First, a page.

It is a far cry to you of the year 2000: may my ink be black enough to bridge the space!
My object is to give you some idea of life in the early days of our town so I am frankly personal. In the fall of 1878, the effects of an upset while sailing banished me to Colorado. I was a musician with plans to study in Germany so of course I felt that my life was practically ended. This idea was strengthened when I arrived in Colorado Springs and found the condition of affairs musical. The town was young, had 2000 inhabitants, and tho' the people were for the most part refined and cultivated, there was almost no music of any kind in town.
The few churches had reed organs and depended chiefly on congregational singing. There were no violin or piano players and but one singer, Madame Rita, whose husband, as a reward for beating his wife, was treated to a horse whipping administered by the "best citizens". This incident gave a tint of excitement to several days.
Soon after my arrival, I became organist of Grace church but was too ill to keep it up long. I recollect that after one service the senior warden and the minister rummaged the church for communion wine to give me.
That winter was the most dreadful one I have ever known in Colorado. It began to snow on the 15th of Dec. and we had a time-3 feet of snow with a crust was what we had to put up with. The ground was covered for nine weeks and thousands of cattle died. Mr. Douglas with whom I boarded found 36 of his, dead in one bunch.
We had been taught to believe that Colorado had an Italian climate and the houses were very loosely constructed. Life in our boarding house that winter was anything but comfortable with 12 invalids for companions. In the early days many people came west too late to be helped, and our house had its full share of these unfortunates. The nine I met at my first meal were all dead in a little over a year.
That winter had another excitement in an Indian scare which drove many ranchmen to town. This was the means of my meeting Chas Thurlow and his bride. I mention this burly gentleman because he is one of our prominent citizens, and as he has 6 children there must be Thurlows in Colorado when this reaches you.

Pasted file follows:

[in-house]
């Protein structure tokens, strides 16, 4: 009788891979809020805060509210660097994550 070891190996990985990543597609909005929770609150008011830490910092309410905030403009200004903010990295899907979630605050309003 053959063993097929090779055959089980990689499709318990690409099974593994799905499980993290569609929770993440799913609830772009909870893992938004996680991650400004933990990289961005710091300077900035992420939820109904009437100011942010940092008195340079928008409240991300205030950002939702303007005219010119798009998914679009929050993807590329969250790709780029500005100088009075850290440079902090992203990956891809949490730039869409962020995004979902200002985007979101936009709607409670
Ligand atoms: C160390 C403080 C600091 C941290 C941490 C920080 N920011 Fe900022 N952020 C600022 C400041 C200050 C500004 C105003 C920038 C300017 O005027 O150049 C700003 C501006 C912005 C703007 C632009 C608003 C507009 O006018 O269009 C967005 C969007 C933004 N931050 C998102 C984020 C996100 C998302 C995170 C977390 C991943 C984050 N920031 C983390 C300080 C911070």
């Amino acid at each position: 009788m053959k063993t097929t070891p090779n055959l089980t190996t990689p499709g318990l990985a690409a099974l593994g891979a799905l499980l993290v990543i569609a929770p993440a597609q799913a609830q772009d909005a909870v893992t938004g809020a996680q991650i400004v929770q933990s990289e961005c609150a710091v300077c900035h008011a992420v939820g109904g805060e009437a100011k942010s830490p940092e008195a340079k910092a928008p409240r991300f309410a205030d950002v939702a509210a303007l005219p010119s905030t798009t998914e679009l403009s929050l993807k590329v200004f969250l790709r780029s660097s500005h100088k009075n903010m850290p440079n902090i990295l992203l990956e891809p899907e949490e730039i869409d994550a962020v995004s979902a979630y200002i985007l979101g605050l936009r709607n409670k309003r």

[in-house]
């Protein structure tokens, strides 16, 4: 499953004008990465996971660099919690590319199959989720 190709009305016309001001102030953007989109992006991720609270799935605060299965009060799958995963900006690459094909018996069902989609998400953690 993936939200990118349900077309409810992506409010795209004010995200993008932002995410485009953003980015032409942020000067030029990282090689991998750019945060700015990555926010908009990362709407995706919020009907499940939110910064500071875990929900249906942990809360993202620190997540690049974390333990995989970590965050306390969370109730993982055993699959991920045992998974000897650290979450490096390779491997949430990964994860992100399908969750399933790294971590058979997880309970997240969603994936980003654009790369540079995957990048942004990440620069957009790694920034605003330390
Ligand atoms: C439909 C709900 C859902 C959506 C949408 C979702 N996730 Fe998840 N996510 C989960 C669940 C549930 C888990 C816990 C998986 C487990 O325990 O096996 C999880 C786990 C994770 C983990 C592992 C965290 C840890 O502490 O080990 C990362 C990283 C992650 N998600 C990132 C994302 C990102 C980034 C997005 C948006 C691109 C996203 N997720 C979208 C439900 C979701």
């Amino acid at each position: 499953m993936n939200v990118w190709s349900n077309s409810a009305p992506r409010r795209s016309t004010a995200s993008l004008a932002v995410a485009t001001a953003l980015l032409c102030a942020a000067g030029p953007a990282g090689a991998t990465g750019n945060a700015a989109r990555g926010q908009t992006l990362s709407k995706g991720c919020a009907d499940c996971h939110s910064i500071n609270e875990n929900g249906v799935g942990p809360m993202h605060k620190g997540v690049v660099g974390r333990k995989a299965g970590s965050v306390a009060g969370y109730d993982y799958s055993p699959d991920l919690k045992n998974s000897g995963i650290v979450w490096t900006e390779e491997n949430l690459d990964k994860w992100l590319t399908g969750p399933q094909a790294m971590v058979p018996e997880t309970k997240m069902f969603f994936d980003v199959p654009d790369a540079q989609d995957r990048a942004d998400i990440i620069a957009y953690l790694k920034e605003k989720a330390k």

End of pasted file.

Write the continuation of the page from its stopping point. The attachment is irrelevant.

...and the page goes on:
About this time I heard Col. Chivington give his account of the Sand Creek massacre, in which 700 Indians were wiped out by a detachment of U.S. soldiers. His idea was that the only good Indian is a dead Indian. This was the opinion of many besides the worthy colonel.
"Pinafore" was epidemic that year and we were in luck to hear this most delightful of all comic operas given by a church choir company from Denver.
The next year Mrs. Bass, afterward wife of Senator E.O. Wolcott, and I started a club that after several phases merged into the "Colorado Springs Musical Club" which has done so much toward developing a taste for music in our city. At first our musicales were musical teas held at the houses of the club members, and the tea and conversation frequently overbalanced the music, but nous avons changé tout cela.
In 1880 I had regained my health so far that I bought a few head of cattle, moved my piano and belongings to a cabin I had built near Manitou Park and began the life of a cowboy. Of course I was something of an imitation and must have been a sight with my "schapps", deer skin jacket, flaunting red necktie, sombrero, and big flapping Mexican saddle. But in time I became the real thing to a certain extent, and could kill, skin and dress a "critter" with infinite grace, tho' during such times I must confess that I ate my food with a toasting fork 15 inches long for obvious reasons.
With all this, my music went on in a desultory way. I studied Bach, Beethoven and Chopin, and incidentally gained huge fame among the cowboys, who accepted me as a perfect equal, not because of my riding which was poor, but because I "could play the piano and make real bread, you bet." To show what I've just written is true talk, I give examples of some of the compliments I received.
In a buying trip my partner and myself stopped for 3 days with a ranchman named Green, down Canon City way. As I entered the house I discovered a reed organ. In ten seconds I was improvising at a terrific rate. The family stood round in openmouthed delight and only left me when I stopped from want of breath. That night while we were at supper, wagons, buckboards, saddle horses drove into the enclosure, and people big and little were ushered into the "front room".